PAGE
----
13 Mr. E December 18, 2009 at 9:16 pm

“I think more realistically the choice is somewhere inflation that could go over 20% before being brought back under control and deflation.”

It’s true.

Inflation makes old money less valuable compared to physical objects. Physical Objects decay. Why shouldn’t money?

I don’t understand why money should be a long term store of value.

14 Andrew December 19, 2009 at 4:43 am

I hate it. I think inflation is fraud, and a “target” that they actually hit can only be such. Maybe the fraud is the feature, but I’d sure be willing to suffer the consequences of doing without it.

15 Gabe December 19, 2009 at 9:49 am

The progressives still support the Fed because of what we call controlled opposition. Read books on how the CIA works in other countries and you will see the strategy at work in this country. The leaders of the Democrats are all pro-fed…while the grass root progressives are not….why do you think that is? Is .

This only works if the topic itself is taboo. Your not supposed to be interested. It is impolite to talk politics anyway, especially impolite to talk about anything but Sarah Palin’s wardrobe, Obama’s dog or the bills that are currently before congress.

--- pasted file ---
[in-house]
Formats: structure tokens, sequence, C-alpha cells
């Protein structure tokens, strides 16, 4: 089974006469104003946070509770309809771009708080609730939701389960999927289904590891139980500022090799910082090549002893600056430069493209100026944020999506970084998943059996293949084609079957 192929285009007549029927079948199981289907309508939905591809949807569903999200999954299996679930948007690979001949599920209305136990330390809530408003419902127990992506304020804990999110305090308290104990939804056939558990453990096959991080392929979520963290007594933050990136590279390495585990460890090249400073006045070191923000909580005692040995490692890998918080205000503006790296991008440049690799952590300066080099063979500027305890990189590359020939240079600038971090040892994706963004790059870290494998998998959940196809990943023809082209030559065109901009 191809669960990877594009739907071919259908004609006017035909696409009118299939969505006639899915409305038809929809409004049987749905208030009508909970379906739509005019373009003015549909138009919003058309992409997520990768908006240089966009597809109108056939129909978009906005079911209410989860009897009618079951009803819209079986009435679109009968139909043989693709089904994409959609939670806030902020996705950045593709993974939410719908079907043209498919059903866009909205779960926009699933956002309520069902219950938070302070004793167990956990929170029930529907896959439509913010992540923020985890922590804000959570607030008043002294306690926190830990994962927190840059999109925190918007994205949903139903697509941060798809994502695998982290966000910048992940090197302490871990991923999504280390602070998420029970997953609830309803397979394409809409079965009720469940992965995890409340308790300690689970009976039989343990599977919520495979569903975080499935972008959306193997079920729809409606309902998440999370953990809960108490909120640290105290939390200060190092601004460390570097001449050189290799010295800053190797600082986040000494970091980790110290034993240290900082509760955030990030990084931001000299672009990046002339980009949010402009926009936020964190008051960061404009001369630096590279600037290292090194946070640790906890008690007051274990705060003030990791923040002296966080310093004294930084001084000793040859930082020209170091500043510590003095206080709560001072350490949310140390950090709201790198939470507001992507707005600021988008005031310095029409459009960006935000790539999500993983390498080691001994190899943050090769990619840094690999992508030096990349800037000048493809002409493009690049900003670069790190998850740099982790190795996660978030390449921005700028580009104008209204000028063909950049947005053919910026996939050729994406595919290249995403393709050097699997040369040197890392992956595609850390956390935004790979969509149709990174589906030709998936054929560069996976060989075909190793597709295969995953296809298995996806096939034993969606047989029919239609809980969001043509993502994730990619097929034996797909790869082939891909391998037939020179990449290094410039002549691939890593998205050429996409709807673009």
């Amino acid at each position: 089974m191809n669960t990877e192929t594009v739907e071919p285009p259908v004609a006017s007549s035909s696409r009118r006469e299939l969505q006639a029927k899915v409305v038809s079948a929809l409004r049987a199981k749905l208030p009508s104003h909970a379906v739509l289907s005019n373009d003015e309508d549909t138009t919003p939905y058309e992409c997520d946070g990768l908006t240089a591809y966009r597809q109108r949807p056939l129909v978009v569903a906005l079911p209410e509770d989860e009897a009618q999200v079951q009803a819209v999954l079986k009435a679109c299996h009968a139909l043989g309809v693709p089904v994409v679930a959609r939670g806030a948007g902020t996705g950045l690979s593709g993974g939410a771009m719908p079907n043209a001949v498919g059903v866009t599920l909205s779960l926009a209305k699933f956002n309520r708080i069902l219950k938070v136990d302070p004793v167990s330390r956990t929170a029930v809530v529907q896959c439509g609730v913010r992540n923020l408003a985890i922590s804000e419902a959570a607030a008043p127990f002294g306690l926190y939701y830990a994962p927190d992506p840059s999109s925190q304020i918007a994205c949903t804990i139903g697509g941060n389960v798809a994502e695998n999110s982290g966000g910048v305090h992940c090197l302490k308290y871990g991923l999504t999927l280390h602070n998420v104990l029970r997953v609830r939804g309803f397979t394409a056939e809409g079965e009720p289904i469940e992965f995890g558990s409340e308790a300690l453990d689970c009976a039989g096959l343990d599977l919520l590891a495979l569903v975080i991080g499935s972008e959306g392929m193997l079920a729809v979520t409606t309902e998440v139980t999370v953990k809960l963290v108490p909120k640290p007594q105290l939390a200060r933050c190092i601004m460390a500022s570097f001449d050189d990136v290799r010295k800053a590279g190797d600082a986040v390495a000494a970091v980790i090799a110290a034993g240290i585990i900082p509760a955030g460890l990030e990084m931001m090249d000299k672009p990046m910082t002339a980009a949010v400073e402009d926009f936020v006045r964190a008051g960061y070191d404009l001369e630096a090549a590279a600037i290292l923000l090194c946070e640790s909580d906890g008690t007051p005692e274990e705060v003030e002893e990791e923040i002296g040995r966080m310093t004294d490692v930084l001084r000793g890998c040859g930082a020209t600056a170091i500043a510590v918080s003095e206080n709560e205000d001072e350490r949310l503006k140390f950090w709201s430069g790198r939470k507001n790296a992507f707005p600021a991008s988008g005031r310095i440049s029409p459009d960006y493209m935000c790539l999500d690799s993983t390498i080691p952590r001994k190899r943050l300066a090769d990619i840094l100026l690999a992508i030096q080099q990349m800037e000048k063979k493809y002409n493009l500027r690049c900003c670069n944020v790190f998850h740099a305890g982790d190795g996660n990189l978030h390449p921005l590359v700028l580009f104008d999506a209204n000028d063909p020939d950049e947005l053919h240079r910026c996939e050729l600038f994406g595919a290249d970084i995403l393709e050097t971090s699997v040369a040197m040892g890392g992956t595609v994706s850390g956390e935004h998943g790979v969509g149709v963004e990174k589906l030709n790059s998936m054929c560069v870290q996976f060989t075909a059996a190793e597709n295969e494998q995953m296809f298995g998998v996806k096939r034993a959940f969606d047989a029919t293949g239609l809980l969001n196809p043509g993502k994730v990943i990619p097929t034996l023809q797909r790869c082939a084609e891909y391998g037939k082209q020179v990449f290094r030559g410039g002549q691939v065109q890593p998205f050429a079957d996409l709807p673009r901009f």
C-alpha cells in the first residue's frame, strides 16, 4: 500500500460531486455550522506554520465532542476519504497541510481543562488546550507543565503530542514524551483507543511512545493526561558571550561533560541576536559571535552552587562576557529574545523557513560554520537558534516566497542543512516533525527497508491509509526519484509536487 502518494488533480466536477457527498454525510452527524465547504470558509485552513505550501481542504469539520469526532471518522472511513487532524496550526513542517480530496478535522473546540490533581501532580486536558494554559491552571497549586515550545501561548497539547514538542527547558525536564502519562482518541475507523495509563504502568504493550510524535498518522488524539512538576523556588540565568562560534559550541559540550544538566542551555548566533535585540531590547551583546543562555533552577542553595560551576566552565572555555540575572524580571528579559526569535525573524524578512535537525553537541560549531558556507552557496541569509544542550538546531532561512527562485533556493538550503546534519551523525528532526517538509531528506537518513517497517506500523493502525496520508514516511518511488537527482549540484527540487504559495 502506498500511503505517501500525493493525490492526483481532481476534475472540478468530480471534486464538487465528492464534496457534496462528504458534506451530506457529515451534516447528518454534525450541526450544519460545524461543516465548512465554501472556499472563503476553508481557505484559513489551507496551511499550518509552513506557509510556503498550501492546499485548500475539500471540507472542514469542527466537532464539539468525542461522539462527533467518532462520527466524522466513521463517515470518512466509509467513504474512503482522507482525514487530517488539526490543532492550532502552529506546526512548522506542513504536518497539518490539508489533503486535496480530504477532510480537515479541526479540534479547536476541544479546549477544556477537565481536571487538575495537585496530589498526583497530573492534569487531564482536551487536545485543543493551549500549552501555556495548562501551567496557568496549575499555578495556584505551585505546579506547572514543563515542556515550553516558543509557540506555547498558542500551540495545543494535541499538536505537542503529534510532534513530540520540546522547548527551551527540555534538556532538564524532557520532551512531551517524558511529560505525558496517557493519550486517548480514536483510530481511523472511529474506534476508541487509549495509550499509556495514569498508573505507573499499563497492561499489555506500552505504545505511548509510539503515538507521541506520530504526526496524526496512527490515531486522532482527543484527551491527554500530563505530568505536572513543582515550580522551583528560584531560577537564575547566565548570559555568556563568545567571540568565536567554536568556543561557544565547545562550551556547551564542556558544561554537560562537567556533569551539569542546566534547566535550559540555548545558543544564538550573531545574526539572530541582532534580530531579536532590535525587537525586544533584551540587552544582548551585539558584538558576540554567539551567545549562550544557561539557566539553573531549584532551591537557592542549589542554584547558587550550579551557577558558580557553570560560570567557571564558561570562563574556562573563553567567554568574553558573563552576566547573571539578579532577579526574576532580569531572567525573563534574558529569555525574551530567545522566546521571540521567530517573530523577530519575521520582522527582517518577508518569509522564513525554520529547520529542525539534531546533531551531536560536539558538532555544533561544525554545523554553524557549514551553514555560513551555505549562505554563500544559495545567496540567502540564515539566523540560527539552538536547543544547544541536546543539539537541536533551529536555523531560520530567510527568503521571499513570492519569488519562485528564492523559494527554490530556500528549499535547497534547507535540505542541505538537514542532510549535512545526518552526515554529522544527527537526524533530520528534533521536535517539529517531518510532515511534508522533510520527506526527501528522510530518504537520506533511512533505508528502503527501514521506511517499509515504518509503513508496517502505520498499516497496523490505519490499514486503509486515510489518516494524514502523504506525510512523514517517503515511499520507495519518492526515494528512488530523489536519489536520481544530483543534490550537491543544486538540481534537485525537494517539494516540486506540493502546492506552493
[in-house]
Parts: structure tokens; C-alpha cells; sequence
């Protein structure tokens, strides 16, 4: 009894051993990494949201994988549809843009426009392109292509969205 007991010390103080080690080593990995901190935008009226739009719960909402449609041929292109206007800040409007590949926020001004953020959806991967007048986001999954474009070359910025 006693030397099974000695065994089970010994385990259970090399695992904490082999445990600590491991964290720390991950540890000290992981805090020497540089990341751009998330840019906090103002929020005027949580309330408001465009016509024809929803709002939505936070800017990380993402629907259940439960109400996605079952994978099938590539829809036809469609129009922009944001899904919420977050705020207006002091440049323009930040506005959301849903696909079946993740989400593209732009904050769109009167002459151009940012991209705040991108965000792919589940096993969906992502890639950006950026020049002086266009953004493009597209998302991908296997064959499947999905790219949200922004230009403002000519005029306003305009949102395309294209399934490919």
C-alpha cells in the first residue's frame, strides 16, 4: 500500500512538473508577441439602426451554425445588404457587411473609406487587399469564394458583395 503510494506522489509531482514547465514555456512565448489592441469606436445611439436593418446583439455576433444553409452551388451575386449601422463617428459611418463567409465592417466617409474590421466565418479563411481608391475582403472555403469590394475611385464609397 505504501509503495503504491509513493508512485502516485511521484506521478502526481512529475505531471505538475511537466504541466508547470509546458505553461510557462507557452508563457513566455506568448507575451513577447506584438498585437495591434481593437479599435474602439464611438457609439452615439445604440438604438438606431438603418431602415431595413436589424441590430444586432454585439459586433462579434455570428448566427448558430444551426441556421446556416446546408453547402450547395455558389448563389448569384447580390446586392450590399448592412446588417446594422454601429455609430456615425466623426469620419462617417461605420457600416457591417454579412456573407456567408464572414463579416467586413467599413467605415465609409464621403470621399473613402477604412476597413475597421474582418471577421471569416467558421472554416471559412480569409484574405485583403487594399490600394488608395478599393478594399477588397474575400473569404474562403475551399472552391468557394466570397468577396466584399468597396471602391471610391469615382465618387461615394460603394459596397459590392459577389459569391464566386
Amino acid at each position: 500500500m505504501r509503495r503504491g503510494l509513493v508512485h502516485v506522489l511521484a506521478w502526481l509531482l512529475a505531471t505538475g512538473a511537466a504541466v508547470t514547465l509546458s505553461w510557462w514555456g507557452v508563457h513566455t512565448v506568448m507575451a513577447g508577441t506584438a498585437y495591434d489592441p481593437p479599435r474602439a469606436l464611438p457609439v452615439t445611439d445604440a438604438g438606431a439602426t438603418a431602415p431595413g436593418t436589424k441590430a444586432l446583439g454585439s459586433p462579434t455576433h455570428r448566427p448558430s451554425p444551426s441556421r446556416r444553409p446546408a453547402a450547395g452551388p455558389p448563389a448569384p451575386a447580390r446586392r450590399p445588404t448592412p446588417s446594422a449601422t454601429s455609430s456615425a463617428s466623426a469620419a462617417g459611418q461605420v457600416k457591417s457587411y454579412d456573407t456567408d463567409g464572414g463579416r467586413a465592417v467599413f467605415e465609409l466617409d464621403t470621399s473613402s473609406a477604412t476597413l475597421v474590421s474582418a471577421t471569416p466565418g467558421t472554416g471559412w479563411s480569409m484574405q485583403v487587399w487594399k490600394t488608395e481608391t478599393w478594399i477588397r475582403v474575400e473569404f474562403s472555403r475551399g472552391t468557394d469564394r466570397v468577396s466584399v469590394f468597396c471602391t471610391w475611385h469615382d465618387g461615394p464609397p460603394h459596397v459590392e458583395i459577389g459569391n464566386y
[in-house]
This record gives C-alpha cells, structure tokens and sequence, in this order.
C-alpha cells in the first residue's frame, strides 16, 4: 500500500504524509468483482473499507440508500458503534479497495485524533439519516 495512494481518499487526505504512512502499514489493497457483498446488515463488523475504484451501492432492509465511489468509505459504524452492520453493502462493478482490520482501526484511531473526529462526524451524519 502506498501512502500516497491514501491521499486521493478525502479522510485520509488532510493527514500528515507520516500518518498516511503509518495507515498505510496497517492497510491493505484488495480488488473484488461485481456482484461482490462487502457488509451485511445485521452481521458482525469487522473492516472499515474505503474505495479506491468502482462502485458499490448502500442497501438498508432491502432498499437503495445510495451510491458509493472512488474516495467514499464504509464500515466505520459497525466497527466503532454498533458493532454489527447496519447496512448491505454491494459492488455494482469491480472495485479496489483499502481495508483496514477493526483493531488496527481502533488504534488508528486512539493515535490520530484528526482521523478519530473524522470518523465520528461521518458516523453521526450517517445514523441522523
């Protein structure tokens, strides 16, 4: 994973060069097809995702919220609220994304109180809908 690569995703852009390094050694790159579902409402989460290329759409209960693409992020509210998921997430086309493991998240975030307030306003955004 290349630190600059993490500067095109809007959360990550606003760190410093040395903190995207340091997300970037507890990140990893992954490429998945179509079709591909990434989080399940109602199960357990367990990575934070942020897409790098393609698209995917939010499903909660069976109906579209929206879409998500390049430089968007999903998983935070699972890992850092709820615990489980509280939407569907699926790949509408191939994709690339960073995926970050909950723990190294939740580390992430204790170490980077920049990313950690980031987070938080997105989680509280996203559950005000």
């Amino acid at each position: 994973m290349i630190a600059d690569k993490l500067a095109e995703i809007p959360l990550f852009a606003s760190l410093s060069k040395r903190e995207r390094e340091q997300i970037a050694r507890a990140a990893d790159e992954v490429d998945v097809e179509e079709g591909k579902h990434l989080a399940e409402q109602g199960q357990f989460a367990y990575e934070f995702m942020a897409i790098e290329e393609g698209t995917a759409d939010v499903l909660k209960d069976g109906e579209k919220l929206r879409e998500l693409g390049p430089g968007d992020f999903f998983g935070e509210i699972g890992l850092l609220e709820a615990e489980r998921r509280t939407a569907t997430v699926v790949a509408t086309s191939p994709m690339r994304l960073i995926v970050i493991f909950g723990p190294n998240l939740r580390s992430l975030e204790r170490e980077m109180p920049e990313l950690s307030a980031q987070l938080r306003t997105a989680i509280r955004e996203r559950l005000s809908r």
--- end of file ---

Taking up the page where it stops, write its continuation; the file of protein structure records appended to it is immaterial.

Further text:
Andrew is right, people who think about this can bet accordingly and come out pretty good….but for the overall economy it is still a bad thing. Too bad, the poor people can keep getting poorer if this is what they want.

16 babar December 19, 2009 at 3:56 pm

i have always been puzzled why we only have one kind of money. why not different moneys for services and objects for example? why not blog money? why would having different money for different things not lead to a more free and libertarian era?

17 Bob Murphy December 19, 2009 at 8:06 pm

Does it matter that when the December numbers come out, CPI inflation during 2009 will probably be about 2.9%?

Comments on this entry are closed.

Previous post:

Next post: